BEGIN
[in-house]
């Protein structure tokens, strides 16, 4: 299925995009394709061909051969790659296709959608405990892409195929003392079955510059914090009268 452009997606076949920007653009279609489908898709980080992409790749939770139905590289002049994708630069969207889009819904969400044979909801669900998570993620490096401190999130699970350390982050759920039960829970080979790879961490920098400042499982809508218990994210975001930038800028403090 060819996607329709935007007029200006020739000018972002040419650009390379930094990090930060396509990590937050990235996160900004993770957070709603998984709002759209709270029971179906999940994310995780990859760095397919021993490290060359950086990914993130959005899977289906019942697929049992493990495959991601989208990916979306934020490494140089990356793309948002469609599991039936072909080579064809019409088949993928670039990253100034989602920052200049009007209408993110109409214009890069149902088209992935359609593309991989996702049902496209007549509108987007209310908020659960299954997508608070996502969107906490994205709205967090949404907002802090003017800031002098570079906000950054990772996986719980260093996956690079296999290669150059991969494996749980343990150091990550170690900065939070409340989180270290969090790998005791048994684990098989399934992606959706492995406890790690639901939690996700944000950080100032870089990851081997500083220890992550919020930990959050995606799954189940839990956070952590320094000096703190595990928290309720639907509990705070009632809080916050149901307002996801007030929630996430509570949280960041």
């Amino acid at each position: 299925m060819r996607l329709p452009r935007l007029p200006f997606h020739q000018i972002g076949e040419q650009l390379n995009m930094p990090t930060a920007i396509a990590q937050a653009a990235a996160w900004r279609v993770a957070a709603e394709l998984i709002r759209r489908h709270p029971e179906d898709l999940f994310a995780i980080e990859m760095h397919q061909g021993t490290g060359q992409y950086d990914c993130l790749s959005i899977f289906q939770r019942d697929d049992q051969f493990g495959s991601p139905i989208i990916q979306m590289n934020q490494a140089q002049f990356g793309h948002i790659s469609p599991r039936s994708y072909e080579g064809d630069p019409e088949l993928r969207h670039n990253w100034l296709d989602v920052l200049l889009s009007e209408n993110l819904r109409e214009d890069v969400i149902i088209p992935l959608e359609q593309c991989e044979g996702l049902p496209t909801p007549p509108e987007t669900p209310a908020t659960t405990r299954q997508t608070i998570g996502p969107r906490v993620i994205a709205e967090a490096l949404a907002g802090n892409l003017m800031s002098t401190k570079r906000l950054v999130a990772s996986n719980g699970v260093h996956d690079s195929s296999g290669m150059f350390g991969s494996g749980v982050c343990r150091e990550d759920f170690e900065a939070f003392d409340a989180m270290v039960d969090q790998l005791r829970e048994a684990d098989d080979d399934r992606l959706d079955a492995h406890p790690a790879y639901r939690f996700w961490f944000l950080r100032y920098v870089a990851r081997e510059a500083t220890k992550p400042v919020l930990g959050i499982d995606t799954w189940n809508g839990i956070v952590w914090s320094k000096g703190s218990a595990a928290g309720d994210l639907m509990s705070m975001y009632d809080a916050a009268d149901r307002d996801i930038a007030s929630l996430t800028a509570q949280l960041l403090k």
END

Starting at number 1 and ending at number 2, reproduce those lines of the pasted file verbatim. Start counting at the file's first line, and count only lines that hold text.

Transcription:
[in-house]
């Protein structure tokens, strides 16, 4: 299925995009394709061909051969790659296709959608405990892409195929003392079955510059914090009268 452009997606076949920007653009279609489908898709980080992409790749939770139905590289002049994708630069969207889009819904969400044979909801669900998570993620490096401190999130699970350390982050759920039960829970080979790879961490920098400042499982809508218990994210975001930038800028403090 060819996607329709935007007029200006020739000018972002040419650009390379930094990090930060396509990590937050990235996160900004993770957070709603998984709002759209709270029971179906999940994310995780990859760095397919021993490290060359950086990914993130959005899977289906019942697929049992493990495959991601989208990916979306934020490494140089990356793309948002469609599991039936072909080579064809019409088949993928670039990253100034989602920052200049009007209408993110109409214009890069149902088209992935359609593309991989996702049902496209007549509108987007209310908020659960299954997508608070996502969107906490994205709205967090949404907002802090003017800031002098570079906000950054990772996986719980260093996956690079296999290669150059991969494996749980343990150091990550170690900065939070409340989180270290969090790998005791048994684990098989399934992606959706492995406890790690639901939690996700944000950080100032870089990851081997500083220890992550919020930990959050995606799954189940839990956070952590320094000096703190595990928290309720639907509990705070009632809080916050149901307002996801007030929630996430509570949280960041």